The Riot Club is out on DVD now via. Madman Films. Available at JB HiFi and other home entertainment retailers.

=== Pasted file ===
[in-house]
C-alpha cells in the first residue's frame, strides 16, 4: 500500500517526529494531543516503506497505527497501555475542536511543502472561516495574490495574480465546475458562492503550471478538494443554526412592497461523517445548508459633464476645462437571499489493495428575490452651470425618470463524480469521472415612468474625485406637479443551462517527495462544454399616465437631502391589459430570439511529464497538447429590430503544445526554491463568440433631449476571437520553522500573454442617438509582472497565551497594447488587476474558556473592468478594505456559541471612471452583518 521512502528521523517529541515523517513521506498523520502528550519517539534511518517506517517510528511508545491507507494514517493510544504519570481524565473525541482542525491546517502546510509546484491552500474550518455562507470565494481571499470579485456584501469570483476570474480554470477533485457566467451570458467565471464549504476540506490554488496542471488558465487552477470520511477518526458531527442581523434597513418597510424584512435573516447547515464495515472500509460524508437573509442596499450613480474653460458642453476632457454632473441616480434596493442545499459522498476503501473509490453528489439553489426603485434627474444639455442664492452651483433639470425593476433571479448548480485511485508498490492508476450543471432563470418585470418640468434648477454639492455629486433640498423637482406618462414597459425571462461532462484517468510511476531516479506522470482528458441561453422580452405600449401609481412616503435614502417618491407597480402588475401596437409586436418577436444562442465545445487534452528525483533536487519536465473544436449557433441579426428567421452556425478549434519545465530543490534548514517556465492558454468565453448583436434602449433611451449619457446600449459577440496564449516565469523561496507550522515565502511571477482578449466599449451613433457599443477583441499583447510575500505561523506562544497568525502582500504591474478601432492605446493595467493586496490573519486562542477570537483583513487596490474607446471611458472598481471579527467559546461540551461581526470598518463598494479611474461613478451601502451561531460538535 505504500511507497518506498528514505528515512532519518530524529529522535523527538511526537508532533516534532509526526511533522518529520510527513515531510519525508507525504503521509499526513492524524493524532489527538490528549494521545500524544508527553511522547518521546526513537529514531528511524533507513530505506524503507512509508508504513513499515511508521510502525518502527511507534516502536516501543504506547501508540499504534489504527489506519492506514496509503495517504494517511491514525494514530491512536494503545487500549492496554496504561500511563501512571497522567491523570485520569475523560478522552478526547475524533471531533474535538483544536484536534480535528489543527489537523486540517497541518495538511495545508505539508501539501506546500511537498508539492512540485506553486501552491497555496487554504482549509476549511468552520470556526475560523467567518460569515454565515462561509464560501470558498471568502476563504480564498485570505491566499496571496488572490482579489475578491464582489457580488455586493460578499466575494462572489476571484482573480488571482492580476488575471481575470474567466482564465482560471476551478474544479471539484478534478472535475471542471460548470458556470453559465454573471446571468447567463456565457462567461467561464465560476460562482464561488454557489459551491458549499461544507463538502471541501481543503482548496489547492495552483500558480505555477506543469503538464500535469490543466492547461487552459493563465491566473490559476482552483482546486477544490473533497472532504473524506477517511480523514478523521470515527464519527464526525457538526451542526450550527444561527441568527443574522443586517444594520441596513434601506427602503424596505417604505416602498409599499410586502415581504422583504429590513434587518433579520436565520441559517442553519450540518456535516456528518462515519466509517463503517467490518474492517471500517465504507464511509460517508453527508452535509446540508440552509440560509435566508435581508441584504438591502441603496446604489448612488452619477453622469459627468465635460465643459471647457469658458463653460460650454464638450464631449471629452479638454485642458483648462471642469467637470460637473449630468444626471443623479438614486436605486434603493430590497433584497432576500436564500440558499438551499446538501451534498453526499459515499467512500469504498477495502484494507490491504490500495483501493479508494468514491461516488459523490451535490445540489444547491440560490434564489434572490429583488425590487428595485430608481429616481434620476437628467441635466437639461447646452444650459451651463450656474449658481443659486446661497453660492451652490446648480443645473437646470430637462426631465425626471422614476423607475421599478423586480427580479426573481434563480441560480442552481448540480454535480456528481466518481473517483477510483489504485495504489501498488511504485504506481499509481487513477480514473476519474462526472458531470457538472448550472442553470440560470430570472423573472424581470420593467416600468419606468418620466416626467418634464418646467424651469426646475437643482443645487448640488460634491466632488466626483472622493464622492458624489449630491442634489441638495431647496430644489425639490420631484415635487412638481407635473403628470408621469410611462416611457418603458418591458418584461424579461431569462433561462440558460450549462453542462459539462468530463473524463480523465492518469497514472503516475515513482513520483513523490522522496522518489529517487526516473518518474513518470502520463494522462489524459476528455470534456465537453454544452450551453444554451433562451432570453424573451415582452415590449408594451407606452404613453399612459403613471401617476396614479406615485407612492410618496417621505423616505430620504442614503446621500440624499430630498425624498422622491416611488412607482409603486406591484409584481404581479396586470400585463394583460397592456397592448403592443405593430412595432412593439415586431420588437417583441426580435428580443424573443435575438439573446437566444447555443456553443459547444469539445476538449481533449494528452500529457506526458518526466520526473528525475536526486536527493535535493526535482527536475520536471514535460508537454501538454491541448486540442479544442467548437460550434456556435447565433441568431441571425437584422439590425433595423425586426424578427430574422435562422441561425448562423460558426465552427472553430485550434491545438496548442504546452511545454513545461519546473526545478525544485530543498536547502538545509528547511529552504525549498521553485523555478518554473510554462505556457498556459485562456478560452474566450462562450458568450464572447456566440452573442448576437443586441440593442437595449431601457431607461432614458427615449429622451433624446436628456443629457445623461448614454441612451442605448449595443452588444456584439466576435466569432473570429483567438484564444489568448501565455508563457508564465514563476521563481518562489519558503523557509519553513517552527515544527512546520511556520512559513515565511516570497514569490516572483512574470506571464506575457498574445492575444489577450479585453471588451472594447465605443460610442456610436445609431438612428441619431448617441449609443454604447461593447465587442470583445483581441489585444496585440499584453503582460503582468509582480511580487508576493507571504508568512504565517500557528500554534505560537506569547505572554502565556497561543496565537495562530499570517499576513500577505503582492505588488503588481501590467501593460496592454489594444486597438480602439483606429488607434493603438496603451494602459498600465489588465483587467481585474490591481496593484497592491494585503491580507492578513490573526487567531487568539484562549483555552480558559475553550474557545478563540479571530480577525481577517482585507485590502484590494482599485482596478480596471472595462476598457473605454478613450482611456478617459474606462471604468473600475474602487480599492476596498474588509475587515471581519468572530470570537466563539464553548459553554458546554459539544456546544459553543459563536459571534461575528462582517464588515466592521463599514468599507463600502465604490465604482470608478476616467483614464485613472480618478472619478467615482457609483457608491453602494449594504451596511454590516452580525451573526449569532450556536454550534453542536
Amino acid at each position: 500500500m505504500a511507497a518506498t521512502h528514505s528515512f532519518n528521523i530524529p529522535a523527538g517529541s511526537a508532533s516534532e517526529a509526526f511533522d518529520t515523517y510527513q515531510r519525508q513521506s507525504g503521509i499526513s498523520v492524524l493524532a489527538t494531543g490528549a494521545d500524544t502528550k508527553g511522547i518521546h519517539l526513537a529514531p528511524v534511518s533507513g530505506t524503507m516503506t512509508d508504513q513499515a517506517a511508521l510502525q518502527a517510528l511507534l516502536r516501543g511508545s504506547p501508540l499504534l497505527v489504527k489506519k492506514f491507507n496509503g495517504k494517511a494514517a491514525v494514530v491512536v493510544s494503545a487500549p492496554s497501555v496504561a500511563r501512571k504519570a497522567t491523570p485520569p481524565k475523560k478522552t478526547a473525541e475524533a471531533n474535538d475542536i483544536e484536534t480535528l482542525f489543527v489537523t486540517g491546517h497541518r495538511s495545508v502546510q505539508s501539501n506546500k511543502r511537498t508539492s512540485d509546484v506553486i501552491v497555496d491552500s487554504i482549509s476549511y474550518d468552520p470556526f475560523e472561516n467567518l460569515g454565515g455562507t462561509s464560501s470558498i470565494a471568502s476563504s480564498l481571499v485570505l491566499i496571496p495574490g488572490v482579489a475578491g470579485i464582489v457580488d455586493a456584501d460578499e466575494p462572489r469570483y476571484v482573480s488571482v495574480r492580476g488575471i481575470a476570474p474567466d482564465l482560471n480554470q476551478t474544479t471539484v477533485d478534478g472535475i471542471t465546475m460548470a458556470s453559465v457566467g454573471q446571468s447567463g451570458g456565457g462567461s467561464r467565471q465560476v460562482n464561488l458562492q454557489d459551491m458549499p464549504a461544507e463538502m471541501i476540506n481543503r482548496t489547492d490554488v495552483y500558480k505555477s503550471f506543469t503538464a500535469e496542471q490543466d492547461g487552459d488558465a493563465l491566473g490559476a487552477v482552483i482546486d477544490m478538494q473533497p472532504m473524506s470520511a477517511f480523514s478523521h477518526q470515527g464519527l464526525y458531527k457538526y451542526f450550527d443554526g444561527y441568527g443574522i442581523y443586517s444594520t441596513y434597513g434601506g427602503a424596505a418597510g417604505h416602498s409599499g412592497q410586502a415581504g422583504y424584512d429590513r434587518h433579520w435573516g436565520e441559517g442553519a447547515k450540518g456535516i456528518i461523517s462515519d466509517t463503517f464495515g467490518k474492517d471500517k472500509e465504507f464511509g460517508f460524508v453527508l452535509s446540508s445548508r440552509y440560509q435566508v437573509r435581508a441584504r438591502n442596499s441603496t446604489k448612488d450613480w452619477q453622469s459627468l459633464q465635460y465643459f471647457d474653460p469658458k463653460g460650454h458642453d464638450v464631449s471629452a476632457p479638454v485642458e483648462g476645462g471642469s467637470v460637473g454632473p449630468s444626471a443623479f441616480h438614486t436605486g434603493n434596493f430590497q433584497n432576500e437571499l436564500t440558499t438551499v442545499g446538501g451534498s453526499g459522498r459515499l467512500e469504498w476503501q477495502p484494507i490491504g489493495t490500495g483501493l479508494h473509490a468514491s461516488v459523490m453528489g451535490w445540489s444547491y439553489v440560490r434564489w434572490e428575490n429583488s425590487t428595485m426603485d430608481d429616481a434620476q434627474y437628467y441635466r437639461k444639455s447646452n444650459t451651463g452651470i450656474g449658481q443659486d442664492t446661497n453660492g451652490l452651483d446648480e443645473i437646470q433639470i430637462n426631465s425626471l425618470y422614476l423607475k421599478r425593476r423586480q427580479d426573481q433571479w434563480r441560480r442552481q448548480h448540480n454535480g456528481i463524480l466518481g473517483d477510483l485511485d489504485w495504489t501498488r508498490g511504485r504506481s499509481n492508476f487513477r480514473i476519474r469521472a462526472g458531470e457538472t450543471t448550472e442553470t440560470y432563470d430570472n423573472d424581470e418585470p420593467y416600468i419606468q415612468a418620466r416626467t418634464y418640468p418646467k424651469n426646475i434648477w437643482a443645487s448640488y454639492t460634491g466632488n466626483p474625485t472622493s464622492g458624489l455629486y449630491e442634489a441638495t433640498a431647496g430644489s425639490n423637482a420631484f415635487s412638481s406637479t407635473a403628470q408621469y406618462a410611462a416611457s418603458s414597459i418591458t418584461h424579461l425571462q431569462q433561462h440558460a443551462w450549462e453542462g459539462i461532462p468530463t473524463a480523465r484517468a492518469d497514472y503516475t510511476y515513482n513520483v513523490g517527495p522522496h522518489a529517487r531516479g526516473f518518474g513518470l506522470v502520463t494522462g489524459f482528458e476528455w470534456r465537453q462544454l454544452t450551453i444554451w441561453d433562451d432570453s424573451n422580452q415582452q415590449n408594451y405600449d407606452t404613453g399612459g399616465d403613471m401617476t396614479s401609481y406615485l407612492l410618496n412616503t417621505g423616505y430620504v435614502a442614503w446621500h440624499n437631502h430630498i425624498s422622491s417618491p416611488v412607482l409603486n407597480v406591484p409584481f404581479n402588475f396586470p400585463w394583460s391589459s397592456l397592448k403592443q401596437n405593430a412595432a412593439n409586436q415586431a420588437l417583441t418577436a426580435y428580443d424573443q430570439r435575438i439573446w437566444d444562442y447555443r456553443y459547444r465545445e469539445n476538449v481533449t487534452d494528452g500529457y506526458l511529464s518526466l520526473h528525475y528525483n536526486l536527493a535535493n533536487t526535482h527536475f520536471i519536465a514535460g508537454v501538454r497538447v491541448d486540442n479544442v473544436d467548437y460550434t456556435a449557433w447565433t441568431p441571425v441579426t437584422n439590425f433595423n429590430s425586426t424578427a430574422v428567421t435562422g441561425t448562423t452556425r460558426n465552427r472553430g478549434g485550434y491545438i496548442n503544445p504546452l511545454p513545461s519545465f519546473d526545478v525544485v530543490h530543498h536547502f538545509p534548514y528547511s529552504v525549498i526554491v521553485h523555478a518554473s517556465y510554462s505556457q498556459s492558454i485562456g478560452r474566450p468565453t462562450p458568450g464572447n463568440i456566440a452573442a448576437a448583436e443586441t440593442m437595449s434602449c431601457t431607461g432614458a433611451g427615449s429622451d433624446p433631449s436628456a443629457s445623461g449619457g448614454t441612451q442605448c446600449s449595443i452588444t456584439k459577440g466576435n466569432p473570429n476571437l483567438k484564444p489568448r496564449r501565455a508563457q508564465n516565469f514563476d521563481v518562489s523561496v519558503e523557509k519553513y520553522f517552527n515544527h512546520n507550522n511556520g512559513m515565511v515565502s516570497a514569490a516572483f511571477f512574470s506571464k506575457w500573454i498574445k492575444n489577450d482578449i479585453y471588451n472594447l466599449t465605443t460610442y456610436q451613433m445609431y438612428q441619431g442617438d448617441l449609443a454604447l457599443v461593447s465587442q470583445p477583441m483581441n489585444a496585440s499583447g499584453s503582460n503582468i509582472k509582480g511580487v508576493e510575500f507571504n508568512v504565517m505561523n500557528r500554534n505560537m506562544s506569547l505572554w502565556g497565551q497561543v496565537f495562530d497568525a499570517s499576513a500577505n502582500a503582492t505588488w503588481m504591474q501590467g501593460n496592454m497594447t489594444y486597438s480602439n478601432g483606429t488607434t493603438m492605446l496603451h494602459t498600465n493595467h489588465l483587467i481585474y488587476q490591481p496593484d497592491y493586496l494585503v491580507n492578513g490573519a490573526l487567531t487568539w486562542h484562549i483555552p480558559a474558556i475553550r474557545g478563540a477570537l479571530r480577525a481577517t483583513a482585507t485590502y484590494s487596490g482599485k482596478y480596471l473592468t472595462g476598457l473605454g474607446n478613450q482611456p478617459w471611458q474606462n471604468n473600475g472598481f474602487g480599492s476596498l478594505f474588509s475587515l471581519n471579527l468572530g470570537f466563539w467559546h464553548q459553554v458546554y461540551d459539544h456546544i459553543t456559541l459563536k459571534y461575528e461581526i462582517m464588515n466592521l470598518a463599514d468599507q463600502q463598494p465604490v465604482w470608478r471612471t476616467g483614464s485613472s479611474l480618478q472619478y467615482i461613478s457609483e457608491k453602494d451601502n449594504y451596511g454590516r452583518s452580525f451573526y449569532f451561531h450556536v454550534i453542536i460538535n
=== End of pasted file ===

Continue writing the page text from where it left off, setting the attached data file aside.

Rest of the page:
Lone Scherfig dabbled in class system commentary in her 2009 US break through An Education, one of the undoubtedly most interesting but least talked about elements of that film. But while the commentary in that film was grounded in subtleties, contrasting the war-time, timber furniture-heavy Mellor household with the airy, bright, plush furniture-filled apartment belonging to Helen (Rosamund Pike) and Danny (Dominic Cooper), The Riot Club takes the British upper class (and as a result, those that lead the country) to task in a much more direct way. That’s not a bad thing, except it’s also done in the most obvious way possible. The first half-hour is a nonsensical scene-after-scene of trust fund, untouchable Oxford boys (played by pretty much every British teen star of the moment, including Sam Claflin and Douglas Booth) partying with little explanation, something that quickly gets boring and inexplicably repetitive because of its complete lack of construction or cohesion. It ultimately gets to the more interesting stuff when reaching the actual event of the film, a debauched university club induction dinner at a pub that quickly goes awry. The characters are in their element, and while the script never lives up to its potential, it improves enough to make the rest of the film better than the first segment. Laura Wade adapted the screenplay from her play Posh, and the theatrical roots show through in the final hour, which occurs pretty much in real time within the story. Here, the characters are put in a cage of a room and, as a result of their nature, have no other instinct but to fight. Scherfig shoots the ensuing madness like a horror movie, the blue-toned medium shots heightening the already lingering sense of predictability and the irreversibly horrible characters. Ultimately, it’s only a hinting at what the film could have been, a much more successful dissection of upper class society, and at just over 100 minutes, it drags substantially. While the horrible characters eventually get dealt what was coming for them, the end result feels as forgettable as a hazily remembered night out.